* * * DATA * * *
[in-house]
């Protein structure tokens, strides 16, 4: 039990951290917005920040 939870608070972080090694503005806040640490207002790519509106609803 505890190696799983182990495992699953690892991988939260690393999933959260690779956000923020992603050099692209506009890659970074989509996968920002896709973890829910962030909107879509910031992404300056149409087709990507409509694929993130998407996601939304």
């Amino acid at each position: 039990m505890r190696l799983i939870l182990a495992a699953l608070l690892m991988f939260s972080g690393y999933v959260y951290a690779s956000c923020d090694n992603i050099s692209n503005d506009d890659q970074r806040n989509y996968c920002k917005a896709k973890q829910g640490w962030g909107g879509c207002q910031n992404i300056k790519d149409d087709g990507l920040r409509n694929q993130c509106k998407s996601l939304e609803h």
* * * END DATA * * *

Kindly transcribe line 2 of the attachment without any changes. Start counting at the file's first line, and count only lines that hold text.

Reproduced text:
């Protein structure tokens, strides 16, 4: 039990951290917005920040 939870608070972080090694503005806040640490207002790519509106609803 505890190696799983182990495992699953690892991988939260690393999933959260690779956000923020992603050099692209506009890659970074989509996968920002896709973890829910962030909107879509910031992404300056149409087709990507409509694929993130998407996601939304």